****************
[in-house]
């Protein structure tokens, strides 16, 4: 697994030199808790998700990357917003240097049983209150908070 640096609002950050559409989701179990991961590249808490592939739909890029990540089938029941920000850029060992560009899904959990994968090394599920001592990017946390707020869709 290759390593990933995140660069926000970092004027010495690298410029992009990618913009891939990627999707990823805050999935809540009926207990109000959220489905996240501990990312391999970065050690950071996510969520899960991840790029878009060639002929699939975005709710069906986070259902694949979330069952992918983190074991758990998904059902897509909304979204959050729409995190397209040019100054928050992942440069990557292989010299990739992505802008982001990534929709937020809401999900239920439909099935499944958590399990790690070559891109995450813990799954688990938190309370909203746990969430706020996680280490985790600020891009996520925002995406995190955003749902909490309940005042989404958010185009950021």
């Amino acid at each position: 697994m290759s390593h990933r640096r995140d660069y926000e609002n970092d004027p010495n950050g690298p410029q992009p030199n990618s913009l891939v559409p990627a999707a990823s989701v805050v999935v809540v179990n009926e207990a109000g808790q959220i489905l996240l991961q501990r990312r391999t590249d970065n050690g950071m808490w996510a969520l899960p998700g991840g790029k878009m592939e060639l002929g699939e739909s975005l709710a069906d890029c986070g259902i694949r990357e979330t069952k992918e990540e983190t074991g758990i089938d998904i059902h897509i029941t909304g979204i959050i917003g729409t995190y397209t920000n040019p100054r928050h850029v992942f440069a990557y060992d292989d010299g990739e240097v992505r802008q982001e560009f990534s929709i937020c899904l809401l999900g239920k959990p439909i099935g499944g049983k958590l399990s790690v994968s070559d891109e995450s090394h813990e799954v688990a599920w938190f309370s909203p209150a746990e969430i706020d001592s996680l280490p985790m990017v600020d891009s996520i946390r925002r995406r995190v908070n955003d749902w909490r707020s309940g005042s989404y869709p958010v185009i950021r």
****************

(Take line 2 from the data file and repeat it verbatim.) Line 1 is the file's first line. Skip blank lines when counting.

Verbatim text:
């Protein structure tokens, strides 16, 4: 697994030199808790998700990357917003240097049983209150908070 640096609002950050559409989701179990991961590249808490592939739909890029990540089938029941920000850029060992560009899904959990994968090394599920001592990017946390707020869709 290759390593990933995140660069926000970092004027010495690298410029992009990618913009891939990627999707990823805050999935809540009926207990109000959220489905996240501990990312391999970065050690950071996510969520899960991840790029878009060639002929699939975005709710069906986070259902694949979330069952992918983190074991758990998904059902897509909304979204959050729409995190397209040019100054928050992942440069990557292989010299990739992505802008982001990534929709937020809401999900239920439909099935499944958590399990790690070559891109995450813990799954688990938190309370909203746990969430706020996680280490985790600020891009996520925002995406995190955003749902909490309940005042989404958010185009950021």